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Richard J. Evans
The Myth of Germany’s Missing Revolution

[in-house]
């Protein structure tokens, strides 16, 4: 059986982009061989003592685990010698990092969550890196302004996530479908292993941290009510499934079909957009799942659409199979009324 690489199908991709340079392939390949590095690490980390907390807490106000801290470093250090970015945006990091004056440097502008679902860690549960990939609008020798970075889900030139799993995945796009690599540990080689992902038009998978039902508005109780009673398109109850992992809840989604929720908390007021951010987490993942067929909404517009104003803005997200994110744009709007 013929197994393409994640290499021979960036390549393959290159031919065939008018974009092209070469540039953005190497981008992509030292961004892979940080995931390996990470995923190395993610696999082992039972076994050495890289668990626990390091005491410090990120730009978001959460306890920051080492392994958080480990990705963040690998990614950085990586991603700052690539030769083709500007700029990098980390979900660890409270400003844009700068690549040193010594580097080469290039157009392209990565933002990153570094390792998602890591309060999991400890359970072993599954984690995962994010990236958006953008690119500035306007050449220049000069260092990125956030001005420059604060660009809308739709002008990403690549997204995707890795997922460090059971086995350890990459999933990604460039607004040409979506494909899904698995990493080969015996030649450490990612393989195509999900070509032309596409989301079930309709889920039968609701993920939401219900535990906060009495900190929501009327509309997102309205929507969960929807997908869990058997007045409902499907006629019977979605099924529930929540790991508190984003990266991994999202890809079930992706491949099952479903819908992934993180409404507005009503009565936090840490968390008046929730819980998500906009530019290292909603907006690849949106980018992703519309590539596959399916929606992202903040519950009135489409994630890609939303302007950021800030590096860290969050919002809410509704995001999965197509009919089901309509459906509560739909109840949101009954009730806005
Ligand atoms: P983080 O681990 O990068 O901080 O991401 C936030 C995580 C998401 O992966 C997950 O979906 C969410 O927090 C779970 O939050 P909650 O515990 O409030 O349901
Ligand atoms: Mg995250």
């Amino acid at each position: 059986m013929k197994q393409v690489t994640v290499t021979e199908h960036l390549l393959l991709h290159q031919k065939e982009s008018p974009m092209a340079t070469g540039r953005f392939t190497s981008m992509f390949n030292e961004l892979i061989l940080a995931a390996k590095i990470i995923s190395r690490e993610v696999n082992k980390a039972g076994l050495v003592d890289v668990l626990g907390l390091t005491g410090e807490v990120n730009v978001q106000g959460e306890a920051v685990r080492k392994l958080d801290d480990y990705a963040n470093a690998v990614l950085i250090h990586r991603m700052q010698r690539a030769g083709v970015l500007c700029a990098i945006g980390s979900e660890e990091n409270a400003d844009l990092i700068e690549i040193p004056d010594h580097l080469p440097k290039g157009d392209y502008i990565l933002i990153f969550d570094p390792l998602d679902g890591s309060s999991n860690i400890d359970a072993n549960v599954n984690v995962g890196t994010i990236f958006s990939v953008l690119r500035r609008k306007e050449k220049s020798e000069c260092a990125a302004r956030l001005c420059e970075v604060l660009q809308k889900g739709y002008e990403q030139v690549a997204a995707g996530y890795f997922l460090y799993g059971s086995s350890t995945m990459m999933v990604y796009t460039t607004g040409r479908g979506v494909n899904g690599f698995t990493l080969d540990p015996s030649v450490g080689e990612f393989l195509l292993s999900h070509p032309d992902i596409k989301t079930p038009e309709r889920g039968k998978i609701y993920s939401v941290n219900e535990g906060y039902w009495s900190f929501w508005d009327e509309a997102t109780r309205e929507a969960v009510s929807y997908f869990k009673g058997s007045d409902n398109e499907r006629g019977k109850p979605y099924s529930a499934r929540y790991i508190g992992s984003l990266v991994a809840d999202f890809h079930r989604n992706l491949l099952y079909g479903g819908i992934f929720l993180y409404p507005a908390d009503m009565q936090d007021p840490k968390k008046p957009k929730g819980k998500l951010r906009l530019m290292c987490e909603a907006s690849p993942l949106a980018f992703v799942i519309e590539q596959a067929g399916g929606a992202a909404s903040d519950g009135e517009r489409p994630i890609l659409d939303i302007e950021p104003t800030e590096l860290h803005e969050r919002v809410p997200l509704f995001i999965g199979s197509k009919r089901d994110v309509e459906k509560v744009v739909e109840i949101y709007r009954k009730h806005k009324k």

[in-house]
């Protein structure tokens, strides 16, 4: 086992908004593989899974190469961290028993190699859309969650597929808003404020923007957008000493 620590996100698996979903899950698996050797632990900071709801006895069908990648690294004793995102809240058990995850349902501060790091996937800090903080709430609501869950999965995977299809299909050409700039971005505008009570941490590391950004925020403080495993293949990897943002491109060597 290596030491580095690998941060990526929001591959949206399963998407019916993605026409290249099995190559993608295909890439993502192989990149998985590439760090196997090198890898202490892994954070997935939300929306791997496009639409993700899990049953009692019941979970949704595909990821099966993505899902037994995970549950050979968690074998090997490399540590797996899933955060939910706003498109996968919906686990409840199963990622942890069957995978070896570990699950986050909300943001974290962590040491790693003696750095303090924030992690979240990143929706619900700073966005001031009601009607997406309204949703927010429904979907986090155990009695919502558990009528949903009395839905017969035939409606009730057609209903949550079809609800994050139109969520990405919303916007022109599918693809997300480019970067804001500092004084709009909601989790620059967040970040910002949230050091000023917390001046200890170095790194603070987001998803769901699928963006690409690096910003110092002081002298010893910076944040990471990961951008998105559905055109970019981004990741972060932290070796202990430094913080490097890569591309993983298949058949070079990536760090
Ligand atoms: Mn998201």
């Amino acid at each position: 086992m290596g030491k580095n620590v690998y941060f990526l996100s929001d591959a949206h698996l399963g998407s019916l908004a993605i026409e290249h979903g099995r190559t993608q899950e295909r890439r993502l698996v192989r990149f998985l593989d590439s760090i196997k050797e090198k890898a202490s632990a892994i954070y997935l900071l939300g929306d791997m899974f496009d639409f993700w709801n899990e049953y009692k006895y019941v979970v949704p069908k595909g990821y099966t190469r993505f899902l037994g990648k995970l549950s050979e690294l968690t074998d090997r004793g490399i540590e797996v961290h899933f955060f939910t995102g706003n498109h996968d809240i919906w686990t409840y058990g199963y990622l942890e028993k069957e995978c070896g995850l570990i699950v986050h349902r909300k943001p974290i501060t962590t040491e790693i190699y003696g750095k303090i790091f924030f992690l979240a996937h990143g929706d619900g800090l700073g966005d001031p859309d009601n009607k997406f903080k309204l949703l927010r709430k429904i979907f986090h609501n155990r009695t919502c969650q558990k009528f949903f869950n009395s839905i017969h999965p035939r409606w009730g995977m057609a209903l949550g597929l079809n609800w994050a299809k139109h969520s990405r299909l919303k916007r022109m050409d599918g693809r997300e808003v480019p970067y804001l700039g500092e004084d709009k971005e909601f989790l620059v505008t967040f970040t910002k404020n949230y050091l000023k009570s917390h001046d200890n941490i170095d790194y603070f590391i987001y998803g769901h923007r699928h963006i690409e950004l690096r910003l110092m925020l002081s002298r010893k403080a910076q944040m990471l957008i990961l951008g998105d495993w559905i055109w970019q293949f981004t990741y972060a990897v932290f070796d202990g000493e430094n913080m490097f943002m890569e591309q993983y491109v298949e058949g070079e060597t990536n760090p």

It is now over half a century since Hitler came to power in Germany, inaugurating twelve years of bloodshed and destruction without parallel in human history. Throughout this period the Nazi phenomenon has posed a major challenge to human understanding. Why should fascism, in such an extreme, racist and destructive form, have taken power in Germany and not elsewhere? Why should German parliamentary democracy have collapsed so totally and so easily in the economic crisis of 1929–33—a crisis which, after all, had a severe impact on other countries besides Germany? Those historians who have not seen the events of 1933 either as a complete accident, as German conservatives tended to do in the 1950s, or as the product of some inbuilt weakness of the German ‘national character’, as Allied wartime propaganda was inclined to argue,  have looked to the peculiarities of Germany’s political and social structures for an answer. In recent years the argument that these structures remained uniquely backward and overwhelmingly hostile to parliamentary democracy has gained a wide currency. It is an argument with a long pedigree. Harold Laski, writing in 1943, argued that Germany had never experienced a bourgeois revolution, and that its traditional ruling class had never adapted to the twentieth century.  Talcott Parsons, writing in 1942, referred to the persistence of feudalism, the power of the bureaucracy, the domination of organized interest groups over political parties and the bourgeois taste for titles as elements in a specifically German system of values. The crisis of these values in the Weimar Republic produced the desire to recover them through the institution of the Nazi dictatorship.  The growing influence of sociology over historical scholarship since the 1960s has contributed to the spread of this conception and at the same time has reformulated it, to a greater or lesser degree, in terms of ‘modernization theory’.
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